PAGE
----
The trace element iodine is naturally present in some foods such as potatoes. Your body needs it to produce certain thyroid hormones and for other functions. In fact, it’s critical to health in all life stages. While you can gain nutrients from supplements, the dietary guidelines in the United States call for meeting most of your need for iodine and other nutrients through foods such as potatoes.
Soil in different locations contains varying amounts of iodine. This, in turn, affects the iodine content of crops such as potatoes. That means nutritional information on iodine content in potatoes is approximate. In general in the United States, 100 g potatoes provide 13 percent of your daily iodine requirement. The recommended daily intake of iodine is 150 mgc. The tolerable upper intake level is 1,100 mcg.
Iodine is absorbed by potato plant leaves during tuber growth. When you consume a food like potatoes, iodine is rapidly absorbed in your body in a form called iodide. Other food sources of iodine include spinach, almonds, saltwater fish, seaweed, dairy products and eggs. A top source for this trace mineral is iodized salt, which many people add to baked potatoes. About 70 percent of households worldwide consume iodized salt.
Some food manufacturers sell potatoes that feature extra iodine. An Italian food manufacturer, for example, launched an enhanced-iodine potato in 2007. The potatoes come in 3.3 lb. bags. They are purported to supply 30 percent of your iodine need for a 200 g serving, or 15 percent per 100 g serving. A medium potato is about 173 g.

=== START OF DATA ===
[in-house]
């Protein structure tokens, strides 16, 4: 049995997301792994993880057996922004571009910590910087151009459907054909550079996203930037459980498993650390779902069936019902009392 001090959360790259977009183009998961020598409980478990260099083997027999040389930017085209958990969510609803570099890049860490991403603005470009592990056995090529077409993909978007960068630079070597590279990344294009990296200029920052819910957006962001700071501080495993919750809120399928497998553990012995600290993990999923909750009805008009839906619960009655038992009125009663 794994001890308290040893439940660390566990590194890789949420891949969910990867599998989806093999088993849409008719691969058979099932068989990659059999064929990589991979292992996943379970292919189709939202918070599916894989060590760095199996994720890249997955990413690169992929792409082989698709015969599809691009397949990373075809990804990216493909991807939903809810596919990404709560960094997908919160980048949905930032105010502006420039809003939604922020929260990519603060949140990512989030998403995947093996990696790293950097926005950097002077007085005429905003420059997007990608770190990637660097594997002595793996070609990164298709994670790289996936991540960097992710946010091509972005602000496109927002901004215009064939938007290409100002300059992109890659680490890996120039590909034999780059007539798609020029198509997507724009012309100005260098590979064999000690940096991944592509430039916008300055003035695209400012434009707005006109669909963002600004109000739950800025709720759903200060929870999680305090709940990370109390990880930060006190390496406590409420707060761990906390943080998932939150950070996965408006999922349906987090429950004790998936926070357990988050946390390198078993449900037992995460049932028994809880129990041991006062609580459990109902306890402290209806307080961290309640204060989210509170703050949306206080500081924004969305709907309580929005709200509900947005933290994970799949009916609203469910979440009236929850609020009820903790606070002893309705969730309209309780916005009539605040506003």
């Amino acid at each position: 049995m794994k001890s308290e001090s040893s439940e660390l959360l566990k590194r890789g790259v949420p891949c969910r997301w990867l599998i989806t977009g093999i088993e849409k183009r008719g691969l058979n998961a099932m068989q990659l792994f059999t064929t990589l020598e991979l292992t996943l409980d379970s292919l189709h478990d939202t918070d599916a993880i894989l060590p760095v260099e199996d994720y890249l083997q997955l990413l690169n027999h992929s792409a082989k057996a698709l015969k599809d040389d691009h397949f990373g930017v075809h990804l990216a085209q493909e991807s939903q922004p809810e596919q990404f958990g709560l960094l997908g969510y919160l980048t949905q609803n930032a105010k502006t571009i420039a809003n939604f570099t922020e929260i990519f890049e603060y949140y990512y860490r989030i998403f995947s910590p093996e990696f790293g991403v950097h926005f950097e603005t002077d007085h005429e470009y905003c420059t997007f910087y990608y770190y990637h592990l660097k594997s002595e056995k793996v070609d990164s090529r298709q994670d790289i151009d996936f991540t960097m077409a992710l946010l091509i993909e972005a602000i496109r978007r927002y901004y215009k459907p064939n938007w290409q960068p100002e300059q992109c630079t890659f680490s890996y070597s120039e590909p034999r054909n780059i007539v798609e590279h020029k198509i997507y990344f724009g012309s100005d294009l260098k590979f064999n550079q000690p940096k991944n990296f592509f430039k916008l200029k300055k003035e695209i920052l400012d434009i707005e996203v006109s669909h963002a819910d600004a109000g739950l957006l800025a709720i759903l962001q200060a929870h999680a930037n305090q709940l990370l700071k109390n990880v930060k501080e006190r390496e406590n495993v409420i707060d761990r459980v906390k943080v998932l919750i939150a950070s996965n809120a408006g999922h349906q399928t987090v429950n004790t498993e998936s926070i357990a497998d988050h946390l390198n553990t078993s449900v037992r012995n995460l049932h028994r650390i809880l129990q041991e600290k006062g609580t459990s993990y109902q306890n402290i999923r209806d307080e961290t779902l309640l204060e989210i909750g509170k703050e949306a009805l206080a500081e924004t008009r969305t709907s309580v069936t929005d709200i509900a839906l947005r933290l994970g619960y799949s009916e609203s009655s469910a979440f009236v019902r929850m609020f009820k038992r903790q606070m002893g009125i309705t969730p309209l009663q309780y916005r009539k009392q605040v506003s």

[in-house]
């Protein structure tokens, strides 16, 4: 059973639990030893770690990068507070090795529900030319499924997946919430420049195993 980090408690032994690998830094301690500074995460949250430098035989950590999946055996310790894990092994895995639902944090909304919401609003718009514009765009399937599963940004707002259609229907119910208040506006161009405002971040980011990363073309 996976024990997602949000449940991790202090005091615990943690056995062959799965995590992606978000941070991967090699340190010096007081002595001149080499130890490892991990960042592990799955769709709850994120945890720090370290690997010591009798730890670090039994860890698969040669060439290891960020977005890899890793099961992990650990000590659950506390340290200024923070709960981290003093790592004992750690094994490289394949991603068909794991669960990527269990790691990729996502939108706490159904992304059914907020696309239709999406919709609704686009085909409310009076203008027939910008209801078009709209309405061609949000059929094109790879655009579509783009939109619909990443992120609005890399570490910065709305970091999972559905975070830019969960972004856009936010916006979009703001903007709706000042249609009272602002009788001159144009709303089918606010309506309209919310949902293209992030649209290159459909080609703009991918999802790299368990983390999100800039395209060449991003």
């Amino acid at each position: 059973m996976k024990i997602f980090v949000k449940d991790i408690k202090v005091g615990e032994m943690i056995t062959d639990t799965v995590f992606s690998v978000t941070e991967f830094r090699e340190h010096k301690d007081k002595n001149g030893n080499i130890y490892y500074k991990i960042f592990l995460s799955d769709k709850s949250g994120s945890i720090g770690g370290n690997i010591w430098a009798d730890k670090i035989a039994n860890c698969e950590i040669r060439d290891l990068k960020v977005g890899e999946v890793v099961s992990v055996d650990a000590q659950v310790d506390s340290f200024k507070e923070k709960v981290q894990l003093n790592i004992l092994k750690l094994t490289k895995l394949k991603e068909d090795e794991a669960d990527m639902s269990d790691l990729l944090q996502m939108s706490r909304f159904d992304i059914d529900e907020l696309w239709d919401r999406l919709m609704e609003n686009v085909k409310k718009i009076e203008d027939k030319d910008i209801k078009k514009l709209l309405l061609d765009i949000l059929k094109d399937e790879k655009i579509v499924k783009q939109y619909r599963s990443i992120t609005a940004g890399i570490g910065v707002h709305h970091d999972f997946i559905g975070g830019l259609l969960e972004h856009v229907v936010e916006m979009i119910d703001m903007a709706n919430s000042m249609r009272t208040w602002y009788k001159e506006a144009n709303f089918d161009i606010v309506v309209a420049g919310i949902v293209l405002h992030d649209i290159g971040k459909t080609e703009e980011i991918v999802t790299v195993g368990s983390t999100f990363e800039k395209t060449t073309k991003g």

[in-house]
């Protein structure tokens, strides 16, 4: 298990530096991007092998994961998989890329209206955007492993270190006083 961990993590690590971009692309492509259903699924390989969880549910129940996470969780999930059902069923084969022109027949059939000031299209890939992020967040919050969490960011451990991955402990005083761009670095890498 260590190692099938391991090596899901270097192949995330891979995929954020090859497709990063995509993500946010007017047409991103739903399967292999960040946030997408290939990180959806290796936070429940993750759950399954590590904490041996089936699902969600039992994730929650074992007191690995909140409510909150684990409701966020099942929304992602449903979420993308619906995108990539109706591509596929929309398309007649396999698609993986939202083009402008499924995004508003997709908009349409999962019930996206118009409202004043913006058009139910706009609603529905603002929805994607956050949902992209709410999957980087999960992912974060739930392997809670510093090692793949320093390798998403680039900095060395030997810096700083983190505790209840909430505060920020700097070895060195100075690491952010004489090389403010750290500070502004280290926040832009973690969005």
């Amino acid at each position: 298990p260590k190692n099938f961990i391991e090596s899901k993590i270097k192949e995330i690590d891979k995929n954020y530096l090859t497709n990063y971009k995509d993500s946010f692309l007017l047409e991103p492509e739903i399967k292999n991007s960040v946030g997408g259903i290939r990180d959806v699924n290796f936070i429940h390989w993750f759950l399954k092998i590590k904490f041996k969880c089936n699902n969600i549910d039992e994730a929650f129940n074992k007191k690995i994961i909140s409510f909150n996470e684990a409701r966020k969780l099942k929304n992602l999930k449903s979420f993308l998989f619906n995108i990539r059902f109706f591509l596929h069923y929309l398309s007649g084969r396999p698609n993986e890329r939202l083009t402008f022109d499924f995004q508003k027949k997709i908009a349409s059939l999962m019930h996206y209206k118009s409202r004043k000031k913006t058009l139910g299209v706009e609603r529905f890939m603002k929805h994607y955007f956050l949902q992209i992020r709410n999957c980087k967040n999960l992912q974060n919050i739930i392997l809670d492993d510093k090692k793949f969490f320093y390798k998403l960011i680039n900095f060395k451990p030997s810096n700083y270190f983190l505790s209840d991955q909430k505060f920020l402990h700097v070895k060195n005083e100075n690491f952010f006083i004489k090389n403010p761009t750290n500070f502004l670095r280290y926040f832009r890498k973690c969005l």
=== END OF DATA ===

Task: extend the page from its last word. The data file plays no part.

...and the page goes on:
Iodine deficiency can cause developmental and functional abnormalities such as mental retardation. In fact, iodine deficiency is one of the most important causes of preventable brain damage and retardation. Unfortunately, billions of people in 118 countries are at risk for iodine deficiency, according to “Food Additives,” by Alfred Larry Branen. In the United States, the average iodine intake ranges from 138 mcg to 353 mcg a day.
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Linda Tarr Kent is a reporter and editor with more than 20 years experience at Gannett Company Inc., The McClatchy Company, Sound Publishing Inc., Mach Publishing, MomFit The Movement and other companies. Her area of expertise is health and fitness. She is a Bosu fitness and stand-up paddle surfing instructor. Kent holds a bachelor's degree in journalism from Washington State University.